On March 12th, PYD began its #IAMPYD campaign by bringing our traveling canvass to Access To Theatre, PYD’s theater arts program for teens and young adults. Participants added their art to the canvas, expressing why they are involved and what they like most about PYD. The canvas is currently filled with a rocket ship, flowers, and other colorful drawings, including proud declarations of personal identities and why PYD is important to them.
Thanks to Mary Grace, Jackie, Juan, and Olivia of the Boston University PRLab, three peer leaders shared their experiences and how PYD has impacted their lives. The following are excerpts and photos from the interviews and the young artists’ process.
“I like being a peer leader for Access To Theatre and Making Healthy Connections because I enjoy expressing my individuality through theater and having fun! I love it because it is a space where I don’t get judged.” – Lizzie Gray
“My favorite thing about being a peer leader is being with my PYD family and those that I love the most. I also like helping others” – Josh Jones
“Partners for Youth with Disabilities has helped me be a better human being. It helps me be more independent as a man and it teaches me about social skills, and how to be ready for the world. In my personal life, it helps me be prepared for anything, because it unlocks that [treasure box] of opportunities and it helps me express who I am as an individual. It helps me learn more about myself and learn new things about different people. Everyone has a story and you never what they are going through unless you sit with them and learn their story. PYD has helped me with that. I’ve been involved for nine years now. I love PYD and thank them for doing that. If PYD didn’t exist I wouldn’t have learned to be as sharp, strong, independent, and intelligent, and I woudn’t have learned all these acting and theater skills. It is so cool to express being silly, but also being artistic and consistent at the same time. Some words that describe me are fearless, risk taker, ambitious, strive for greatest, loving, loyal, dedicated to family, dedicated to my peers, dedicated to being myself, honest, caring. Anything you need I’m always there for you. That’s what describes me.” – DJ Robinson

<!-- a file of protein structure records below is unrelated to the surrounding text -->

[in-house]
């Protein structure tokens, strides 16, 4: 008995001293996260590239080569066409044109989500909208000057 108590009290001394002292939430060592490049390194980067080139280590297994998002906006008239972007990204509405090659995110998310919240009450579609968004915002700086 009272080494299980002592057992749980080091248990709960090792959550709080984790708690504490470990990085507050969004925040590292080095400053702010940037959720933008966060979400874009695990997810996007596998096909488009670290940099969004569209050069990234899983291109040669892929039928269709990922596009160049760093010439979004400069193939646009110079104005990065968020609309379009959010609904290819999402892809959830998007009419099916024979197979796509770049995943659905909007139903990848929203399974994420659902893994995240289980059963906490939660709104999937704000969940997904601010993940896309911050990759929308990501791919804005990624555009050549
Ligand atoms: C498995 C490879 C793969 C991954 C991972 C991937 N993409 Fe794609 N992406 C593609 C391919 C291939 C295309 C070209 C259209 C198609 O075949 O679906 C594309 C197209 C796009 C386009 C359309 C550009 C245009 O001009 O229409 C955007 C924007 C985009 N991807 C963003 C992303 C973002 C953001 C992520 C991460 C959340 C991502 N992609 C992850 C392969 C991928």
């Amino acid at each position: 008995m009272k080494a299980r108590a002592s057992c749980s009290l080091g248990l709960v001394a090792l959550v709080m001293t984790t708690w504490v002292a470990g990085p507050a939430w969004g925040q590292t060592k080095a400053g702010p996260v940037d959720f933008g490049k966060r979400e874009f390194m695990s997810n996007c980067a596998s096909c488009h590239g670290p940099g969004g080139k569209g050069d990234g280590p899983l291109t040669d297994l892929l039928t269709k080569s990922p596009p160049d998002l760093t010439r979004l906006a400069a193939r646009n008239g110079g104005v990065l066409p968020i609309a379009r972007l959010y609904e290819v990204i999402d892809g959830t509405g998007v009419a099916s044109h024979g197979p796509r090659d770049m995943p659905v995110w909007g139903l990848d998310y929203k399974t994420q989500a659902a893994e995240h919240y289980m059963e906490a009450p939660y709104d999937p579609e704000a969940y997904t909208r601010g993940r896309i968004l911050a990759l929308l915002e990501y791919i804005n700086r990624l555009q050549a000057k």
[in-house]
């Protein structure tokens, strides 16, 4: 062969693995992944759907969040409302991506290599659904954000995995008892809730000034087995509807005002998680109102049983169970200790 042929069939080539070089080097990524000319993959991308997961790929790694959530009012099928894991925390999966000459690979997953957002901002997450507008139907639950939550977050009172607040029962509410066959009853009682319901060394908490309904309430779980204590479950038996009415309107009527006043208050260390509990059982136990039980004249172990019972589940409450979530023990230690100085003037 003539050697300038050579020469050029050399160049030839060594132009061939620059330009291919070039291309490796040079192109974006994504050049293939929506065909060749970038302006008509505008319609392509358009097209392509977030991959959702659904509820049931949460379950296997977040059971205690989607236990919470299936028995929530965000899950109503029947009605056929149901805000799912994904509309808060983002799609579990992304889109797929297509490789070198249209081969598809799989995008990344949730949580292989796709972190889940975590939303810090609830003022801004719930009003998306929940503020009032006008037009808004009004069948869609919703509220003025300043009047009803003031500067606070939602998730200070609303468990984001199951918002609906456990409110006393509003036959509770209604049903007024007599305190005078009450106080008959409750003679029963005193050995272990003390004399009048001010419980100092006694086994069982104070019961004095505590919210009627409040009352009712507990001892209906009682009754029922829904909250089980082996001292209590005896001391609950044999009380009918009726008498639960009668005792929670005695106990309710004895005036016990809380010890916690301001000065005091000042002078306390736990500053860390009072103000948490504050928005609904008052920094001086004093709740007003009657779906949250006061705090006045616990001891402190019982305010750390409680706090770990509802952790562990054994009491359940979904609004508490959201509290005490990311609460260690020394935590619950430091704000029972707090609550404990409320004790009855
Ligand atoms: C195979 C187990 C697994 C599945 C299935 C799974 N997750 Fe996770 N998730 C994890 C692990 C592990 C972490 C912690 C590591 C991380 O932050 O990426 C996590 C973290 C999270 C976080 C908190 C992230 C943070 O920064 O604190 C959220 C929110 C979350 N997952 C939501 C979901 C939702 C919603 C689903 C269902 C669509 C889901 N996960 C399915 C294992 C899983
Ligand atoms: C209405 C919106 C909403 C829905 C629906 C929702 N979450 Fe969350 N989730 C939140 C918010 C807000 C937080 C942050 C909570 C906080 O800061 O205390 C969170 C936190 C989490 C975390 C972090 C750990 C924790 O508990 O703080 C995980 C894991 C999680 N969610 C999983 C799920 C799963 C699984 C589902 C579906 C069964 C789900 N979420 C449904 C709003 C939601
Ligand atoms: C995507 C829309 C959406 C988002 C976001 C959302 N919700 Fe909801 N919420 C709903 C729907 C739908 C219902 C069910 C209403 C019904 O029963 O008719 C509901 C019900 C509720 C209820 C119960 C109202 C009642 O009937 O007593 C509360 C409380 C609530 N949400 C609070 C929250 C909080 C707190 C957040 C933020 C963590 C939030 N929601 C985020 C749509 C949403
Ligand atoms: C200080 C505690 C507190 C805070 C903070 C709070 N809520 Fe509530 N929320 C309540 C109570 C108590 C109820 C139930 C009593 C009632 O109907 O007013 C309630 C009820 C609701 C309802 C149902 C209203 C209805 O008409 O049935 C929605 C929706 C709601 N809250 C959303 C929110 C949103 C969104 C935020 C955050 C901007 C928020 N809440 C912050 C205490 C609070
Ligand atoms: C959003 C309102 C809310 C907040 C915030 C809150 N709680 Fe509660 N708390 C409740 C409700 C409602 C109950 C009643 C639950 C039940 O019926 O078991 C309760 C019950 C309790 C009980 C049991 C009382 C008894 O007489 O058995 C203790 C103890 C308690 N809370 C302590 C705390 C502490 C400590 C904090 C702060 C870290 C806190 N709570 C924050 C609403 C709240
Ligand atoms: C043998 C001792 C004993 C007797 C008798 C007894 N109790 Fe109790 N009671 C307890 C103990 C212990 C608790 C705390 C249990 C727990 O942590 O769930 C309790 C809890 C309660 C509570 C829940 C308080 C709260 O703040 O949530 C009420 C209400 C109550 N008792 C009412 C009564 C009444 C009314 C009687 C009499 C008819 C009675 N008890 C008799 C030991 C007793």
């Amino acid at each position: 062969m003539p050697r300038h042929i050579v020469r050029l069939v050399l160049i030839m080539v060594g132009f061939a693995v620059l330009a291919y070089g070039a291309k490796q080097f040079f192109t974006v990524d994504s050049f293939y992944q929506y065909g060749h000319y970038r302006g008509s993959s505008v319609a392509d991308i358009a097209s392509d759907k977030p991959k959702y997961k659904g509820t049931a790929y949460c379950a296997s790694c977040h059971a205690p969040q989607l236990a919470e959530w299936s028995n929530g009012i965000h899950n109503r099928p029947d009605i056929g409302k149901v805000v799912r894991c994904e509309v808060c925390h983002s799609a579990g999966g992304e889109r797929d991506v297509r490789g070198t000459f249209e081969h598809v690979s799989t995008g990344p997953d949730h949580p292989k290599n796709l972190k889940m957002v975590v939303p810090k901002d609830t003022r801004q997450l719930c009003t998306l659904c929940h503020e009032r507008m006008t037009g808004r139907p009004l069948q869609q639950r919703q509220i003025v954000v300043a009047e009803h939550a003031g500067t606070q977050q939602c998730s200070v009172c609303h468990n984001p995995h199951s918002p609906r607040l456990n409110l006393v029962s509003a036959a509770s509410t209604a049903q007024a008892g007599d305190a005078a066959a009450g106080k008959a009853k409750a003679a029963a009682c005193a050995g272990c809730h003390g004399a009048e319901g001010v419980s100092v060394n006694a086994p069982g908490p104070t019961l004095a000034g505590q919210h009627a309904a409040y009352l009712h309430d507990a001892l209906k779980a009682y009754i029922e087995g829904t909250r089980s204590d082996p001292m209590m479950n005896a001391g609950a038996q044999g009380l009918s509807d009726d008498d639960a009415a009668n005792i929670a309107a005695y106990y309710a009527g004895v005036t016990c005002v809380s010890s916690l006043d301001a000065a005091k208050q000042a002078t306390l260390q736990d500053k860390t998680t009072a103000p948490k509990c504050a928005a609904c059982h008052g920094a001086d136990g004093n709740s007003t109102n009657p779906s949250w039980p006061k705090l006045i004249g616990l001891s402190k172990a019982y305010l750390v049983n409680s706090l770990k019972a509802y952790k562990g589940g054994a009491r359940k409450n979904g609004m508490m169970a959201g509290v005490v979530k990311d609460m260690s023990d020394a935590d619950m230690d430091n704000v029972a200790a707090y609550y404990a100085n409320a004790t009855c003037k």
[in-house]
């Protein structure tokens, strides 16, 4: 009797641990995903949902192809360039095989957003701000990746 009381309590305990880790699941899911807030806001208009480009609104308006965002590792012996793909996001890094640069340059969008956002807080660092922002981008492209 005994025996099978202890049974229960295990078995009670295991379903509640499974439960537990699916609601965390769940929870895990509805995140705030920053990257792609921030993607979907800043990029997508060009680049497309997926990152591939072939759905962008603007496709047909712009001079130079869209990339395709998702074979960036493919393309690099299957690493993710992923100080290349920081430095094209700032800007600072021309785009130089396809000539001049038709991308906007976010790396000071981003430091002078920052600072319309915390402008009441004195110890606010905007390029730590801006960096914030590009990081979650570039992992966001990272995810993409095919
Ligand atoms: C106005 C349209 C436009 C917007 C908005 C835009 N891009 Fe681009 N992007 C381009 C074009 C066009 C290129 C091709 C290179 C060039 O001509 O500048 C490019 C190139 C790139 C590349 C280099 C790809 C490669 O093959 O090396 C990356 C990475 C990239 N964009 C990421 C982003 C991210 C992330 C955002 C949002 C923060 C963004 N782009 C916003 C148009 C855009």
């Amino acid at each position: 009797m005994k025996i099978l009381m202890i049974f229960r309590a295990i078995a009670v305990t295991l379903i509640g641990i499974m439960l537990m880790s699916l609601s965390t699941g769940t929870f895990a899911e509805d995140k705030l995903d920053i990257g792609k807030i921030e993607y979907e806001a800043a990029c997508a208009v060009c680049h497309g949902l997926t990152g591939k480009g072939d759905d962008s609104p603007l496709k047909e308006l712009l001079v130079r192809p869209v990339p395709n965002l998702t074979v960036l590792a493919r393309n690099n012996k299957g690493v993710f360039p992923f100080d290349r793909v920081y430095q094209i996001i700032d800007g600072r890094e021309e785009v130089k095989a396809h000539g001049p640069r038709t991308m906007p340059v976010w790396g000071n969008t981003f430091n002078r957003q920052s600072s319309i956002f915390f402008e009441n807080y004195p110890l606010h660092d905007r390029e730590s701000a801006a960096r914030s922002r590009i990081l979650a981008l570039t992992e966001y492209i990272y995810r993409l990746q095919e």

Join us at the Party for PYD on May 18th to hear DJ perform an original rap!
We’d like to thank Blick art for the kind donation of the canvas.
Behaviors are the result of the interactions of two things: the characteristics we possess as people and the characteristics of the situation we face. The theory behind the iceberg model of childhood behavior is that there are many things that influence the way that children act and react: skills, knowledge, experience, social role or values, self-image, traits, and motives. Some (the most conscious) of these characteristics can be seen outright – “above the water,” if you will. The more subconscious or unconscious characteristics are the ones working behind the scenes — “underwater.” It is a mixture of all of these characteristics that will shape a child’s behavior—meaning that the cause of the behavior won’t always be apparent.
The tip of the iceberg—the conscious characteristics that children have in their toolbox—are skills, knowledge, and experiences. Skills represent what children can do innately or things they have learned to do over time. Knowledge is what they know or have come to understand as they’ve grown. This knowledge is shaped by their experiences, which help build both the knowledge and skills available to them in their personal toolboxes.